After Mark Carney; who could be next? Stuart Jones

On 31st January 2020 there will be a change in the Governor of the Bank of England (BoE).

Mark Carney, the current Governor, was appointed in 2013 when he agreed to an initial five-year term. This was first extended until June 2019 to have continuity through the original Brexit date and then extended again until the end of January 2020, both to ensure there was enough time to find a suitable replacement and so that he could support a smooth Brexit.

The new Governor will be appointed by the Chancellor of the Exchequer, currently Sajid Javid, in Autumn 2019. If there is a general election Javid may not be the person who makes the appointment.

Who will replace Mark Carney? The candidates are:

Andrew Bailey, Chief Executive of the Financial Conduct Authority (FCA)

The current favourite, Andrew Bailey has more than 30 years’ experience at the bank, rising to deputy governor before moving over to the FCA. He is very familiar with the role and diplomacy necessary. He is expected to maintain the current BoE position on interest rates of “gradual, limited rises,” however he has not sat on the Monetary Policy Committee (MPC) before and is not a macroeconomist.

Alongside this, he has a pragmatic approach to financial regulation, however, has stated he is “not advocating lighter regulation… [and] not advocating heavier regulation”.

Dr Ben Broadbent, Bank of England Deputy Governor for Monetary Policy

Dr Broadbent runs the macroeconomic side of the Bank of England and is a highly respected economist. Prior to being Deputy Governor, he was an external member of the MPC. In addition to his membership of the MPC he is also a member of the Financial Policy Committee (FPC) and Prudential Regulation Committee, he has specific responsibility within the Bank for Monetary Policy, including monetary analysis and shared responsibility for the Bank’s International macroeconomic analysis, strategy and engagement.

He was formerly an Economic Adviser at HM Treasury, and Assistant Professor of Economics at Columbia University from 1997-2000. 

Sir Jon Cunliffe Bank of England Governor for Financial Stability

Sir Jon is a member of the Bank’s MPC and FPC, the Bank’s Court of Directors and the Prudential Regulation Committee. 

He has specific responsibility within the Bank for financial stability, for the supervision and oversight of Financial Market Infrastructures, Resolution and International. He is a member of the G20 Financial Stability Board Steering Committee and the European Systemic Risk Board. 

Minoche Shafik, Director, London School of Economics

Shafik has worked at the World Bank, Whitehall’s international development department and the International Monetary Fund before joining the Bank in 2014. She stayed just over 2 years on the MPC before leaving to become the first female director of the London School of Economics.

Shriti Vadera, Chair of Santander UK

Vadera came to prominence in the Treasury during the onset of the financial crisis in 2008 as one of Gordon Brown’s chief aides. Having worked as an investment banker at UBS before moving into government she now also has directorships with the mining firm BHP and the pharmaceuticals business AstraZeneca, giving her the widest business experience of any candidate. Like Bailey, she has plenty of management experience, but has not been involved in the core activity of setting interest rates.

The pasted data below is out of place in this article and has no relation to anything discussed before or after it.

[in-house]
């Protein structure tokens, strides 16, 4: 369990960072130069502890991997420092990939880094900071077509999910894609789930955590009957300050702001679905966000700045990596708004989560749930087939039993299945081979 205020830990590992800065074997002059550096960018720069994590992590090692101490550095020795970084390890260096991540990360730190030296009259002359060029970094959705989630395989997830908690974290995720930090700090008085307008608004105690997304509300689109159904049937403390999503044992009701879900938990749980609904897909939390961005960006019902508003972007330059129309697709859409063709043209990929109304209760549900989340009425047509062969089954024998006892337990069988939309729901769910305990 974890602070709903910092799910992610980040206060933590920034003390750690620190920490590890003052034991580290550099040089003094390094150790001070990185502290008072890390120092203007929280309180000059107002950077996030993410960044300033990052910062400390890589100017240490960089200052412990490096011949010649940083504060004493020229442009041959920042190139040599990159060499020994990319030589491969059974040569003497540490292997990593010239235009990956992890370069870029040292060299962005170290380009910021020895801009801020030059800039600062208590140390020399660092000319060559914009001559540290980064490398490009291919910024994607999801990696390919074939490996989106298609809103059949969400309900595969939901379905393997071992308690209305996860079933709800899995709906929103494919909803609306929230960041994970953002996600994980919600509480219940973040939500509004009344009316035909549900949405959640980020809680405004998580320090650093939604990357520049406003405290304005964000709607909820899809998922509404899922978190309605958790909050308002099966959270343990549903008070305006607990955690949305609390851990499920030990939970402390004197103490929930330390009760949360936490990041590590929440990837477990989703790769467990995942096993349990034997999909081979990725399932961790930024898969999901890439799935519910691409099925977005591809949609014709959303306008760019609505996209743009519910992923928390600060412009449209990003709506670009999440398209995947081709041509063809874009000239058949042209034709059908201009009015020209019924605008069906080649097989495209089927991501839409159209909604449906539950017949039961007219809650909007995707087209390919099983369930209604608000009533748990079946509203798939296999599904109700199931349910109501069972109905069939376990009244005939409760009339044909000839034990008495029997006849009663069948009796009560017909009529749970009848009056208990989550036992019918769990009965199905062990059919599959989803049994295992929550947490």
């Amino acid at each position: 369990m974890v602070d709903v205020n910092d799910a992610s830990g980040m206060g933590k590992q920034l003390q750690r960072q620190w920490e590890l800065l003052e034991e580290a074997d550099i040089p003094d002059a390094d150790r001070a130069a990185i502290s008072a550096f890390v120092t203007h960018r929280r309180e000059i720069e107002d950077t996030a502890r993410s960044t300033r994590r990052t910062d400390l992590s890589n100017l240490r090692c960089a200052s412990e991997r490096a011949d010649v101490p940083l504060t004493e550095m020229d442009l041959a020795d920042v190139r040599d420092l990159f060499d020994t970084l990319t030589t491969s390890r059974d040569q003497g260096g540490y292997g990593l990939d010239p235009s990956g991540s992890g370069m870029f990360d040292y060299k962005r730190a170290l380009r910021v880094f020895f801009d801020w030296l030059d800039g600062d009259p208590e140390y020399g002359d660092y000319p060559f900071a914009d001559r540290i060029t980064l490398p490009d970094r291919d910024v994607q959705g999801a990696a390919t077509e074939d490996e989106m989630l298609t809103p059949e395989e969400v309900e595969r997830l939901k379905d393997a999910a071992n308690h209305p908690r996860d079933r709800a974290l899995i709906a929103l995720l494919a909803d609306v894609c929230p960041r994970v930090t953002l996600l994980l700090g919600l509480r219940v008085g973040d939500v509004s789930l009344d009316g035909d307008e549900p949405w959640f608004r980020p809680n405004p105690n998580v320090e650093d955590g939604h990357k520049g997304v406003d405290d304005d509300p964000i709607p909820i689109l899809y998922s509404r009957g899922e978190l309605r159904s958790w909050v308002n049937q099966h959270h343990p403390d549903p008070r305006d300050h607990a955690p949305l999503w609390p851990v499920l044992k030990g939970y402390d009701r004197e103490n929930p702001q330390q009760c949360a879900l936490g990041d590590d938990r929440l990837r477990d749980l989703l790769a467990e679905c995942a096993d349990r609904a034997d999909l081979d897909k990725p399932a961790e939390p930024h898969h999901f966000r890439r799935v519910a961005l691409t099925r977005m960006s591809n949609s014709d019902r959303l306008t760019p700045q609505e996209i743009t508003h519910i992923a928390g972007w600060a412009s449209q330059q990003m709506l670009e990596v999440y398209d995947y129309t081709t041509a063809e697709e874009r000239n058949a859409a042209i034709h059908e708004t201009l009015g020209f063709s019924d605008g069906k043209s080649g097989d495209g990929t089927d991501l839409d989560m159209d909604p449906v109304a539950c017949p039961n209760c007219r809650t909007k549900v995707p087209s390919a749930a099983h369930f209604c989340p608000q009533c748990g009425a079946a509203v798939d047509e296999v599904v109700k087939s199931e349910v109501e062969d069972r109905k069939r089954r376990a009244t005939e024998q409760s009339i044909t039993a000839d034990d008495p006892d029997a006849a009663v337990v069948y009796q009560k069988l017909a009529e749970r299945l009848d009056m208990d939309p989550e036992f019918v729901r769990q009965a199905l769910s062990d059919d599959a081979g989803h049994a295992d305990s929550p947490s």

Gerard Lyons, former chief economist at Standard Chartered

There has been a recent surge in Gerard Lyons’ popularity for the job after Boris Johnson was elected. He wasn’t on the shortlist of candidates prepared under Phillip Hammond; but then again neither was Carney on George Osbourne’s shortlist in 2013. Lyons was one of the few economists that supported leave in the Brexit campaign and so is closely aligned with the current government’s views. He was also economic advisor to Johnson while he was mayor of London. However, Lyons would be a wild card choice and it would need to be asked if he could run a regulatory institute as large and complicated as the BoE.

Andy Haldane, chief economist at the BoE

Another of the candidates known for going against the grain. For example, in the event of a no deal Brexit, Carney and other MPC members have said that the BoE is more likely to cut rates than raise them, taking a dovish view. Haldane, on the other hand, has taken a hawkish stance stating that he would be careful about lowering rates unless there was a “sharp economic downturn.” Haldane has a strong knowledge of the UK economy, but some believe that he is too academic to lead the bank. There are also reports that the Labour shadow chancellor John McDonnell might choose Haldane to replace Carney if he is chancellor when the decision is made.

Neither Raghuram Rajan, former Reserve Bank of India Head, or Janet Yellen, former head of the US Federal Reserve, applied for the role because of the current political situation Brexit has caused. The Governor’s role has become significantly more political which deterred Rajan and Yellen, among other potential candidates, from applying.